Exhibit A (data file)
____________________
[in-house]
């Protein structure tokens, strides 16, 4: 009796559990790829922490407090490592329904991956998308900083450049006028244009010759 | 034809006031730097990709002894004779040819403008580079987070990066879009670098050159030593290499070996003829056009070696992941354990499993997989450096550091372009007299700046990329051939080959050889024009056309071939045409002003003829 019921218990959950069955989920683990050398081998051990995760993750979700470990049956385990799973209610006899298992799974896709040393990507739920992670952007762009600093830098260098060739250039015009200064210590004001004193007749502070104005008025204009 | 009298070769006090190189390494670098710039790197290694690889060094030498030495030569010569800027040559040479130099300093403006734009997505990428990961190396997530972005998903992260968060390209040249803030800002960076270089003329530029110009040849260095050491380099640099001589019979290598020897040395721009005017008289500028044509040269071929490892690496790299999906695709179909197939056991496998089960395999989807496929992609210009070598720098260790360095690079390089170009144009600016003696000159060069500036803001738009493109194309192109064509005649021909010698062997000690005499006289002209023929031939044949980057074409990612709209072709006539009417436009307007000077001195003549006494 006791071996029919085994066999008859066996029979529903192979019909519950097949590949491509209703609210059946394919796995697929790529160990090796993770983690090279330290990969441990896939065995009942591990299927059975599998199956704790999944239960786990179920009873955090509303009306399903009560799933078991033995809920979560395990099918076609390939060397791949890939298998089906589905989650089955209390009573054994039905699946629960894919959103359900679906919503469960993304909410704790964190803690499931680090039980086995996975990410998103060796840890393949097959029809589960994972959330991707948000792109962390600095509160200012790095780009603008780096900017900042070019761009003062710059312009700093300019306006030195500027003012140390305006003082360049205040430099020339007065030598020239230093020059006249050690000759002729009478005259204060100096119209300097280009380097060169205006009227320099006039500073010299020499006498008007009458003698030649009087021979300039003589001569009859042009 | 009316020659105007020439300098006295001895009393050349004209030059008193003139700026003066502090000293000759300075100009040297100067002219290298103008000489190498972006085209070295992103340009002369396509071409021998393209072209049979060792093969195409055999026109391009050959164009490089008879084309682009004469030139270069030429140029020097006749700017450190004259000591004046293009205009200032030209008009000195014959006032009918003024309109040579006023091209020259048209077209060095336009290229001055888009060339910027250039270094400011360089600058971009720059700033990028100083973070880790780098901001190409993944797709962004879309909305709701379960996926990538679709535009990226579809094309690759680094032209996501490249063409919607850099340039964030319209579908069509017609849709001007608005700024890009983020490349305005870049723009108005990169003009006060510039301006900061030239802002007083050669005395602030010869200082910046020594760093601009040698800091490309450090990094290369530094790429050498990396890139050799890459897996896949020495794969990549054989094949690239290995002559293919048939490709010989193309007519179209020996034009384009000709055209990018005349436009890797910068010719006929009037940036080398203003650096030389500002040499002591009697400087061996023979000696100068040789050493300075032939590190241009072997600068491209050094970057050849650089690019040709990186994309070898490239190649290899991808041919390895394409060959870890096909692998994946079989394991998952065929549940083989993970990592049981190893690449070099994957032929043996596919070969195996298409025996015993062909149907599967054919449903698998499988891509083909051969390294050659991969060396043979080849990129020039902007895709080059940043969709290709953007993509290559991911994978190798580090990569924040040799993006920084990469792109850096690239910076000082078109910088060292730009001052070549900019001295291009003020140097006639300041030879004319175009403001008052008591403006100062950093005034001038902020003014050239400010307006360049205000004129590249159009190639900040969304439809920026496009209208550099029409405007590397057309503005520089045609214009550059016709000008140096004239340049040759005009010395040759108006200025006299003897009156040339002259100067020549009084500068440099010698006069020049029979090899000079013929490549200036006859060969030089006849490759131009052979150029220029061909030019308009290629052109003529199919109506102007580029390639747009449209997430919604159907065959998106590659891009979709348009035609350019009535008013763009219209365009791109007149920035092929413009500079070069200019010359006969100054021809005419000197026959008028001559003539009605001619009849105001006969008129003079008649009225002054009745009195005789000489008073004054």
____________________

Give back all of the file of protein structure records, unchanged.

[in-house]
């Protein structure tokens, strides 16, 4: 009796559990790829922490407090490592329904991956998308900083450049006028244009010759 | 034809006031730097990709002894004779040819403008580079987070990066879009670098050159030593290499070996003829056009070696992941354990499993997989450096550091372009007299700046990329051939080959050889024009056309071939045409002003003829 019921218990959950069955989920683990050398081998051990995760993750979700470990049956385990799973209610006899298992799974896709040393990507739920992670952007762009600093830098260098060739250039015009200064210590004001004193007749502070104005008025204009 | 009298070769006090190189390494670098710039790197290694690889060094030498030495030569010569800027040559040479130099300093403006734009997505990428990961190396997530972005998903992260968060390209040249803030800002960076270089003329530029110009040849260095050491380099640099001589019979290598020897040395721009005017008289500028044509040269071929490892690496790299999906695709179909197939056991496998089960395999989807496929992609210009070598720098260790360095690079390089170009144009600016003696000159060069500036803001738009493109194309192109064509005649021909010698062997000690005499006289002209023929031939044949980057074409990612709209072709006539009417436009307007000077001195003549006494 006791071996029919085994066999008859066996029979529903192979019909519950097949590949491509209703609210059946394919796995697929790529160990090796993770983690090279330290990969441990896939065995009942591990299927059975599998199956704790999944239960786990179920009873955090509303009306399903009560799933078991033995809920979560395990099918076609390939060397791949890939298998089906589905989650089955209390009573054994039905699946629960894919959103359900679906919503469960993304909410704790964190803690499931680090039980086995996975990410998103060796840890393949097959029809589960994972959330991707948000792109962390600095509160200012790095780009603008780096900017900042070019761009003062710059312009700093300019306006030195500027003012140390305006003082360049205040430099020339007065030598020239230093020059006249050690000759002729009478005259204060100096119209300097280009380097060169205006009227320099006039500073010299020499006498008007009458003698030649009087021979300039003589001569009859042009 | 009316020659105007020439300098006295001895009393050349004209030059008193003139700026003066502090000293000759300075100009040297100067002219290298103008000489190498972006085209070295992103340009002369396509071409021998393209072209049979060792093969195409055999026109391009050959164009490089008879084309682009004469030139270069030429140029020097006749700017450190004259000591004046293009205009200032030209008009000195014959006032009918003024309109040579006023091209020259048209077209060095336009290229001055888009060339910027250039270094400011360089600058971009720059700033990028100083973070880790780098901001190409993944797709962004879309909305709701379960996926990538679709535009990226579809094309690759680094032209996501490249063409919607850099340039964030319209579908069509017609849709001007608005700024890009983020490349305005870049723009108005990169003009006060510039301006900061030239802002007083050669005395602030010869200082910046020594760093601009040698800091490309450090990094290369530094790429050498990396890139050799890459897996896949020495794969990549054989094949690239290995002559293919048939490709010989193309007519179209020996034009384009000709055209990018005349436009890797910068010719006929009037940036080398203003650096030389500002040499002591009697400087061996023979000696100068040789050493300075032939590190241009072997600068491209050094970057050849650089690019040709990186994309070898490239190649290899991808041919390895394409060959870890096909692998994946079989394991998952065929549940083989993970990592049981190893690449070099994957032929043996596919070969195996298409025996015993062909149907599967054919449903698998499988891509083909051969390294050659991969060396043979080849990129020039902007895709080059940043969709290709953007993509290559991911994978190798580090990569924040040799993006920084990469792109850096690239910076000082078109910088060292730009001052070549900019001295291009003020140097006639300041030879004319175009403001008052008591403006100062950093005034001038902020003014050239400010307006360049205000004129590249159009190639900040969304439809920026496009209208550099029409405007590397057309503005520089045609214009550059016709000008140096004239340049040759005009010395040759108006200025006299003897009156040339002259100067020549009084500068440099010698006069020049029979090899000079013929490549200036006859060969030089006849490759131009052979150029220029061909030019308009290629052109003529199919109506102007580029390639747009449209997430919604159907065959998106590659891009979709348009035609350019009535008013763009219209365009791109007149920035092929413009500079070069200019010359006969100054021809005419000197026959008028001559003539009605001619009849105001006969008129003079008649009225002054009745009195005789000489008073004054």